Diabetes: For some misery, for others an opportunity

11 thoughts on “Diabetes: For some misery, for others an opportunity”

  1. I am ready for it – unfortunately, I still have to print out a mountain of paper to take to my doctor. There is no digital way to email or give him the file on USB, etc. They need to do some catching up on their end as well.

    1. Chris

      Trust me, I know how you feel about this. This whole process could use more streamlining. I think the medical establishment is taking to the iPad and hopefully that will create some opportunities.

  2. I have my BGs from my OneTouch transmit to my Medtronic pump. My doc’s office can download all of the data off of that. I also have the Glooko cable, which works fine. Unfortunately, they don’t have FDA approval (yet) to crunch the data, so it’s nothing more than a digital log book. But I like their strategy of getting it out in the marketplace sooner, rather than later. When the FDA approval comes, a simple update to the app will crunch the data that’s been input.

  3. I think this is an intermediate step. I read some research which suggested that it would be possible to read blood sugars without the need to use a needle. Once thats in place, this app along with that ‘device’ would be ideal – no need to plug in and read data off your blood glucose monitoring kit.

    I think this, along with the cloud could make things so much easier. Lets say the NHS started taking to the cloud and have a centralised NHS app store. Not only for diabetes, all kinds of things. This data could be fed into a rule base and if there is anything unusual or wrong, your mobile device would push a message to you and tell you.

    The future is bright, the future is the cloud 🙂

    Hassan
    ShopForCloud.com

  4. This has been around the corner for about a decade now, but finally the pieces are in place. My understanding is there are several schemes for non-invasive, continuous monitoring. I saw one a few years ago based on dielectric spectroscopy, but it didn’t pan out — one or more techniques will work and the information gathering and handling is a solved problem.

    Great stuff for those who can afford it or who live in a country with real healthcare. As you say there are real businesses here and in other forms of continuous health monitoring.

    But with Type 2 diabetes there is the issue of prevention. Much of it can be prevented and doing so makes a lot of sense. In theory it is simple, but cracking it and similar maladies has proven to be enormously difficult. That is an area ripe for new approaches.

  5. It is hard to keep up with the technology. Many of my patients who are elderly do not use computers at all and are used to writing things down. Others want to E mails and send data to me to interpret and send E mails back to them. While the technology is good, I like to have a patient in my office and review the data and comment on ways to get the numbers to improve. I find a direct discussion of data helps the patient how to understand ways to improve it. Sybil Kramer MD
    http://wwww.diabeticsurvivalkit.com

  6. Kind of very weird. Our company, Rapidsoft Systems Inc, created wireless Bluetooth based software for Mobile Phones for reading data from a Glucometer three years ago. The Glucometer was made by one of our clients (Entrahealth Systems). The data was then sent to a server where it was stored and processed. The software was developed for various mobile devices (BB, J2ME phones). We have since then integrated many more mobile devices with medical devices. The use of Cable is so 17th century. Not sure what is unique to it. Sandeep Kumar, http://www.rapidsoftsystems.com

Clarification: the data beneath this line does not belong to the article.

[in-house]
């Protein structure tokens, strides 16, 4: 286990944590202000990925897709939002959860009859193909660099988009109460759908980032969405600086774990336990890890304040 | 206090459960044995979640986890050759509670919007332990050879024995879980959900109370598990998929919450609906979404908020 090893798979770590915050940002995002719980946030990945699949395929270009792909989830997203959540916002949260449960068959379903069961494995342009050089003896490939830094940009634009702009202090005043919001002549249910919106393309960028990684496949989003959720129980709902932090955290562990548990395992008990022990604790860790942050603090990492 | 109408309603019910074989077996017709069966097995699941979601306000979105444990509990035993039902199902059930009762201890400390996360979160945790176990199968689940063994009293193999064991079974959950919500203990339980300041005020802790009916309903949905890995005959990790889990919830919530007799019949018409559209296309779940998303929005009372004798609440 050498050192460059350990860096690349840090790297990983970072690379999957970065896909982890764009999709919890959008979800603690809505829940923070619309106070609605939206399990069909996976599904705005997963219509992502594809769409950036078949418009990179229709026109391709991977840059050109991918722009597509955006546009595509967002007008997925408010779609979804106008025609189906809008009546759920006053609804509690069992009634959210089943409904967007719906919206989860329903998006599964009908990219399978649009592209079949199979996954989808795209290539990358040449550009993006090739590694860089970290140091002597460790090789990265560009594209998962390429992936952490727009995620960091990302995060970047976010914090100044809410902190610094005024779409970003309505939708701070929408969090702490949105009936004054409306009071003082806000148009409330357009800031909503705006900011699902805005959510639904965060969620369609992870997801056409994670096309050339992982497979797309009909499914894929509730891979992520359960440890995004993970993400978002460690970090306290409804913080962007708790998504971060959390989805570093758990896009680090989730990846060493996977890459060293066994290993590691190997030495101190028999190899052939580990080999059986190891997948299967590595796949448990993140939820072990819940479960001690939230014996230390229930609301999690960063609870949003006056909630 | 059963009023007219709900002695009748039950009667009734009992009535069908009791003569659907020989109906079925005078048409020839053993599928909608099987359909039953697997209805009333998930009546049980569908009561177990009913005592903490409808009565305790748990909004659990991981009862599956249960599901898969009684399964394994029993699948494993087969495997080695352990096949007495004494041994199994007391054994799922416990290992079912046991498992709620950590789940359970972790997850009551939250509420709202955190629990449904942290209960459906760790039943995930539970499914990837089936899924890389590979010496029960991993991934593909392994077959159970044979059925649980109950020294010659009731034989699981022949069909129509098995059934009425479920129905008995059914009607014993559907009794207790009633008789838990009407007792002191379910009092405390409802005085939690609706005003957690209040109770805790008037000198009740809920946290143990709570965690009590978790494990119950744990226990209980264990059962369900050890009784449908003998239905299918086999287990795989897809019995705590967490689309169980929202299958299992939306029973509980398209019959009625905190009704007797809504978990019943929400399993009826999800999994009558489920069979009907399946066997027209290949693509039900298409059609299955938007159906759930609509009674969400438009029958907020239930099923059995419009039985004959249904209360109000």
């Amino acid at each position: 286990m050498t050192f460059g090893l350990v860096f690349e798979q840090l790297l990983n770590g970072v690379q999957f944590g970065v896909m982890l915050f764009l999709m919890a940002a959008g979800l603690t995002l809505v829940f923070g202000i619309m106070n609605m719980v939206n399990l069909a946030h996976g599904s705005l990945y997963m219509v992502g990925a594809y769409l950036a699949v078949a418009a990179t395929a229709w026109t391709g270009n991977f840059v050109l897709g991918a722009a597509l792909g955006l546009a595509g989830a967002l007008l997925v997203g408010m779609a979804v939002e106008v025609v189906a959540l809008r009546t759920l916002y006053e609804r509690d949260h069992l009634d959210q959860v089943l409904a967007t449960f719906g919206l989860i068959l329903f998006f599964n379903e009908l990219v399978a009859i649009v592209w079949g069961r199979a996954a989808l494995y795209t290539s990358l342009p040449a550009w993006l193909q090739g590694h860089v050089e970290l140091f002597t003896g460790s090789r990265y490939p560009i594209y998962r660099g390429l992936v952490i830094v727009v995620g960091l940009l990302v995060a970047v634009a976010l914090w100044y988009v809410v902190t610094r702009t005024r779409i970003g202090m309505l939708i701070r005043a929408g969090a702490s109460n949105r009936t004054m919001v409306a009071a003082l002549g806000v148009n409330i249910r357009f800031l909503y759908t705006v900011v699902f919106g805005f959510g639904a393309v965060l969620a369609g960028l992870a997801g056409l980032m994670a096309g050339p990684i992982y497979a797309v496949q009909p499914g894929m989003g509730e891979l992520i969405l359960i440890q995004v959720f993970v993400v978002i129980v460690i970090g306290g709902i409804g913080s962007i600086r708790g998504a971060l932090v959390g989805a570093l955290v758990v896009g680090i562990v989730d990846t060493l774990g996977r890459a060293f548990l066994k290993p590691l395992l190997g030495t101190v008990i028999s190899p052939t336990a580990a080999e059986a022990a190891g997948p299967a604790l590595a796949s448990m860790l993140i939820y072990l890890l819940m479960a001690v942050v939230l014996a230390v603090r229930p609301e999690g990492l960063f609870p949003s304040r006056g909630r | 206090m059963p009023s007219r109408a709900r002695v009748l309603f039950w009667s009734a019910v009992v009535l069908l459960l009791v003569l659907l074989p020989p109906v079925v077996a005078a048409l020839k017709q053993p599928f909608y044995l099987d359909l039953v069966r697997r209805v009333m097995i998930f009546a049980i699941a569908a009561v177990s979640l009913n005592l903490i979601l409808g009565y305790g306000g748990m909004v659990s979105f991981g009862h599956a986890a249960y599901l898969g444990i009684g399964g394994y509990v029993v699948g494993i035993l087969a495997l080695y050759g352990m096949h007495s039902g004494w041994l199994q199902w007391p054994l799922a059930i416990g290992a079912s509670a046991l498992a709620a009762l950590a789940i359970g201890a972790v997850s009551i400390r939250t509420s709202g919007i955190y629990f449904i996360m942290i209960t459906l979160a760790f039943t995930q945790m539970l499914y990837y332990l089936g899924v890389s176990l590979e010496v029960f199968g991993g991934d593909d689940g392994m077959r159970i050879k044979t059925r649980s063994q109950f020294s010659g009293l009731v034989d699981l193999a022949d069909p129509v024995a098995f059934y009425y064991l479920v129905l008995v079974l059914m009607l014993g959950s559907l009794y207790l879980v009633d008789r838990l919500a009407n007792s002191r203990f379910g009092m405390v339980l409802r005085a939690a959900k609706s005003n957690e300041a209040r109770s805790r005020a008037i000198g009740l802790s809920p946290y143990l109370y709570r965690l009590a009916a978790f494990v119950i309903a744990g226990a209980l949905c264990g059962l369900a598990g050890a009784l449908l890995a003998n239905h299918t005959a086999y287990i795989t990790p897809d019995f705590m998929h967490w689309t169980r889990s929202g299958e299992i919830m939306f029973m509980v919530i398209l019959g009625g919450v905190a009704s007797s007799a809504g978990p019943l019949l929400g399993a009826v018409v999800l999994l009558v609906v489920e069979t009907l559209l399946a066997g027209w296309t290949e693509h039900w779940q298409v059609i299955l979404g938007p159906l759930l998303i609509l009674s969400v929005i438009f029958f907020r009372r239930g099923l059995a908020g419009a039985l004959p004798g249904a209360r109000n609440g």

7. Thanks for the article — I’m a Type1 myself! Always glad to see awareness being raised for Diabetes. However, this technology is nothing new and there are far more advanced forms of monitoring in the marketplace already. CGMs that track data and transport them via email and computer are the ‘norm’ in any sort of advanced Type 1 management program.

    From the title I was hoping “opportunity” would be in reference to the health BENEFITS derived from a lifetime of elite management of Type1 diabetes v. the unhealthy habits that most “normal” people exhibit. Strict plant based diet, vigorous exercise, frequent doctor visits — these are the things that actually give Type1s a health ADVANTAGE over their more pancreatic-fortunate peers.

    1. Agreed. Articles like this actually do a disservice to all Type 1 diabetics. Your definition is incomplete. Would live to see Type 1 and Type 2 renamed to differentiate the two diseases. That may have been the intent in renaming Juvenile Diabetes to Type 1. I feel we have taken a step backward in this area.

      Foolish people like Paula Deen are not helping.
      http://www.huffingtonpost.com/2012/01/17/paula-deen-diabetes_n_1210049.html

      I am the son and father of type 1 diabetics.

      1. Here’s some real clinical results that shows what happens when technology streamlines data collection, analysis and review – the system used in the study is called GlucoMON-ADMS – been around for years. A comparable study of CGM in the same population is also linked. You can see easily that weekly review of the data is all that is needed to make a huge difference. That said, the sad thing is that the majority of patients don’t perform any kind of frequent review for trends. Tech can make managing diabetes easier. Tech can also make it harder. It all depends on the implementation. Randomized Controlled Trial links to Diabetes Care studies at http://type1techventures.com

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